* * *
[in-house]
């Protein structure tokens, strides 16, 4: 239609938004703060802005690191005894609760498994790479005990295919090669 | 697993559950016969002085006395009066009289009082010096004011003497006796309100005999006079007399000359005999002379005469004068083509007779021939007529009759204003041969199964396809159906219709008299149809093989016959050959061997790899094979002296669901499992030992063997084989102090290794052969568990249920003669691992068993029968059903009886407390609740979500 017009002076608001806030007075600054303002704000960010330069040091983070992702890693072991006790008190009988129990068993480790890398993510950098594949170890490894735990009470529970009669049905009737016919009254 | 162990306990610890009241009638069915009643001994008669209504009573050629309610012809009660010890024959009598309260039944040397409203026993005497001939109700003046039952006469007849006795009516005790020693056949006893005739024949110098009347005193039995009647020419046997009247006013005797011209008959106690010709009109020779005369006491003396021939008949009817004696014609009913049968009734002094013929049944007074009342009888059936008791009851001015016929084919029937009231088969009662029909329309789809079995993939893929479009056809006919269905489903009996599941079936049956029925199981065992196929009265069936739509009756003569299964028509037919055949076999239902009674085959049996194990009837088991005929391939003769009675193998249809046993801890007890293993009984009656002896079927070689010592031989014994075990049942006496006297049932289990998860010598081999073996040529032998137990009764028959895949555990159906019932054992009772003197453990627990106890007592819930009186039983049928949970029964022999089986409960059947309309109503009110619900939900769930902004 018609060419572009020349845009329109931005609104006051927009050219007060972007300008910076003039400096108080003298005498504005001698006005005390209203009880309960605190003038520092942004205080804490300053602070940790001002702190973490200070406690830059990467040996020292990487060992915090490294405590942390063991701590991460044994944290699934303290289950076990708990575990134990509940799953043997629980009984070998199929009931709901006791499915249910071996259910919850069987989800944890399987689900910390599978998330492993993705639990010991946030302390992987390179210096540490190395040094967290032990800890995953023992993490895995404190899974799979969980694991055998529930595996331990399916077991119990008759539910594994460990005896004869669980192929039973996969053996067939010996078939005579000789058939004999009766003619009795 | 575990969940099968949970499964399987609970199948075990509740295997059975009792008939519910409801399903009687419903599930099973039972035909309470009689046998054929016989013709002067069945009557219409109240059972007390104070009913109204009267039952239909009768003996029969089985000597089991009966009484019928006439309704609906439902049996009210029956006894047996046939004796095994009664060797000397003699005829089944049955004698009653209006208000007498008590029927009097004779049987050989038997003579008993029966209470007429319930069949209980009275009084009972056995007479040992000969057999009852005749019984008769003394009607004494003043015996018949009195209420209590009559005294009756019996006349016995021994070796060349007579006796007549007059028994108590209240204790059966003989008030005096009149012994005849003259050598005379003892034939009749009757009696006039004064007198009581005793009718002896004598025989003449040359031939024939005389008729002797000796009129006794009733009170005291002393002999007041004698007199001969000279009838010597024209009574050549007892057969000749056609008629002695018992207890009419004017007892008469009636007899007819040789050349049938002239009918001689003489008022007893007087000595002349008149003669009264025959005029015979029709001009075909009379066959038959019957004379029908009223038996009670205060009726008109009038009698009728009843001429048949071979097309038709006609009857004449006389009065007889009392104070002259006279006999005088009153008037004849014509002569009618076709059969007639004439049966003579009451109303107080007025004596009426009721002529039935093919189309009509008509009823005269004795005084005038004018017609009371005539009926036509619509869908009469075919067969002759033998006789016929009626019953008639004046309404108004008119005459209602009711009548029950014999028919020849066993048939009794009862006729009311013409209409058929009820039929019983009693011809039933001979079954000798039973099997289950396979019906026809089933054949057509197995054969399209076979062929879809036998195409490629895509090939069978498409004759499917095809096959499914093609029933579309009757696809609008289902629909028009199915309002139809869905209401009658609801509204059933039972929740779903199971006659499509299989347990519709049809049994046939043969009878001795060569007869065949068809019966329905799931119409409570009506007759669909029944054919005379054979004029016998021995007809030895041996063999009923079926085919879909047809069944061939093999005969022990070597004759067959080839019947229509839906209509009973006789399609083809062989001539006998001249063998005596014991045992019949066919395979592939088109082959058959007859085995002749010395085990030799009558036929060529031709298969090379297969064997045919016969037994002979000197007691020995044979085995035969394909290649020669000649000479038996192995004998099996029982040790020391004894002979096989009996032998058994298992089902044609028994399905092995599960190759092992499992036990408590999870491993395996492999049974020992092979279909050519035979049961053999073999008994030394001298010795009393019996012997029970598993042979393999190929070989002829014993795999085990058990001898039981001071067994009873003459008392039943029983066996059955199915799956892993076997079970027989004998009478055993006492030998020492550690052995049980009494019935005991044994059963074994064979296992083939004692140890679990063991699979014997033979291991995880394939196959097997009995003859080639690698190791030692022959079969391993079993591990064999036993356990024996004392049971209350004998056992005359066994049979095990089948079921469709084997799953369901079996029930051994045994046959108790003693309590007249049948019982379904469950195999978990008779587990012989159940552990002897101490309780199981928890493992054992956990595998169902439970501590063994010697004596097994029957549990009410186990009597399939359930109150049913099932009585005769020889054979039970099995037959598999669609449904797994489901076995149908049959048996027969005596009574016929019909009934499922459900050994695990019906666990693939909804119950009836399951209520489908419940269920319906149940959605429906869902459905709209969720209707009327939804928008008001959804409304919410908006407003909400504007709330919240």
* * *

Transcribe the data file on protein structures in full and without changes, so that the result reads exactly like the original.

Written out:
[in-house]
């Protein structure tokens, strides 16, 4: 239609938004703060802005690191005894609760498994790479005990295919090669 | 697993559950016969002085006395009066009289009082010096004011003497006796309100005999006079007399000359005999002379005469004068083509007779021939007529009759204003041969199964396809159906219709008299149809093989016959050959061997790899094979002296669901499992030992063997084989102090290794052969568990249920003669691992068993029968059903009886407390609740979500 017009002076608001806030007075600054303002704000960010330069040091983070992702890693072991006790008190009988129990068993480790890398993510950098594949170890490894735990009470529970009669049905009737016919009254 | 162990306990610890009241009638069915009643001994008669209504009573050629309610012809009660010890024959009598309260039944040397409203026993005497001939109700003046039952006469007849006795009516005790020693056949006893005739024949110098009347005193039995009647020419046997009247006013005797011209008959106690010709009109020779005369006491003396021939008949009817004696014609009913049968009734002094013929049944007074009342009888059936008791009851001015016929084919029937009231088969009662029909329309789809079995993939893929479009056809006919269905489903009996599941079936049956029925199981065992196929009265069936739509009756003569299964028509037919055949076999239902009674085959049996194990009837088991005929391939003769009675193998249809046993801890007890293993009984009656002896079927070689010592031989014994075990049942006496006297049932289990998860010598081999073996040529032998137990009764028959895949555990159906019932054992009772003197453990627990106890007592819930009186039983049928949970029964022999089986409960059947309309109503009110619900939900769930902004 018609060419572009020349845009329109931005609104006051927009050219007060972007300008910076003039400096108080003298005498504005001698006005005390209203009880309960605190003038520092942004205080804490300053602070940790001002702190973490200070406690830059990467040996020292990487060992915090490294405590942390063991701590991460044994944290699934303290289950076990708990575990134990509940799953043997629980009984070998199929009931709901006791499915249910071996259910919850069987989800944890399987689900910390599978998330492993993705639990010991946030302390992987390179210096540490190395040094967290032990800890995953023992993490895995404190899974799979969980694991055998529930595996331990399916077991119990008759539910594994460990005896004869669980192929039973996969053996067939010996078939005579000789058939004999009766003619009795 | 575990969940099968949970499964399987609970199948075990509740295997059975009792008939519910409801399903009687419903599930099973039972035909309470009689046998054929016989013709002067069945009557219409109240059972007390104070009913109204009267039952239909009768003996029969089985000597089991009966009484019928006439309704609906439902049996009210029956006894047996046939004796095994009664060797000397003699005829089944049955004698009653209006208000007498008590029927009097004779049987050989038997003579008993029966209470007429319930069949209980009275009084009972056995007479040992000969057999009852005749019984008769003394009607004494003043015996018949009195209420209590009559005294009756019996006349016995021994070796060349007579006796007549007059028994108590209240204790059966003989008030005096009149012994005849003259050598005379003892034939009749009757009696006039004064007198009581005793009718002896004598025989003449040359031939024939005389008729002797000796009129006794009733009170005291002393002999007041004698007199001969000279009838010597024209009574050549007892057969000749056609008629002695018992207890009419004017007892008469009636007899007819040789050349049938002239009918001689003489008022007893007087000595002349008149003669009264025959005029015979029709001009075909009379066959038959019957004379029908009223038996009670205060009726008109009038009698009728009843001429048949071979097309038709006609009857004449006389009065007889009392104070002259006279006999005088009153008037004849014509002569009618076709059969007639004439049966003579009451109303107080007025004596009426009721002529039935093919189309009509008509009823005269004795005084005038004018017609009371005539009926036509619509869908009469075919067969002759033998006789016929009626019953008639004046309404108004008119005459209602009711009548029950014999028919020849066993048939009794009862006729009311013409209409058929009820039929019983009693011809039933001979079954000798039973099997289950396979019906026809089933054949057509197995054969399209076979062929879809036998195409490629895509090939069978498409004759499917095809096959499914093609029933579309009757696809609008289902629909028009199915309002139809869905209401009658609801509204059933039972929740779903199971006659499509299989347990519709049809049994046939043969009878001795060569007869065949068809019966329905799931119409409570009506007759669909029944054919005379054979004029016998021995007809030895041996063999009923079926085919879909047809069944061939093999005969022990070597004759067959080839019947229509839906209509009973006789399609083809062989001539006998001249063998005596014991045992019949066919395979592939088109082959058959007859085995002749010395085990030799009558036929060529031709298969090379297969064997045919016969037994002979000197007691020995044979085995035969394909290649020669000649000479038996192995004998099996029982040790020391004894002979096989009996032998058994298992089902044609028994399905092995599960190759092992499992036990408590999870491993395996492999049974020992092979279909050519035979049961053999073999008994030394001298010795009393019996012997029970598993042979393999190929070989002829014993795999085990058990001898039981001071067994009873003459008392039943029983066996059955199915799956892993076997079970027989004998009478055993006492030998020492550690052995049980009494019935005991044994059963074994064979296992083939004692140890679990063991699979014997033979291991995880394939196959097997009995003859080639690698190791030692022959079969391993079993591990064999036993356990024996004392049971209350004998056992005359066994049979095990089948079921469709084997799953369901079996029930051994045994046959108790003693309590007249049948019982379904469950195999978990008779587990012989159940552990002897101490309780199981928890493992054992956990595998169902439970501590063994010697004596097994029957549990009410186990009597399939359930109150049913099932009585005769020889054979039970099995037959598999669609449904797994489901076995149908049959048996027969005596009574016929019909009934499922459900050994695990019906666990693939909804119950009836399951209520489908419940269920319906149940959605429906869902459905709209969720209707009327939804928008008001959804409304919410908006407003909400504007709330919240």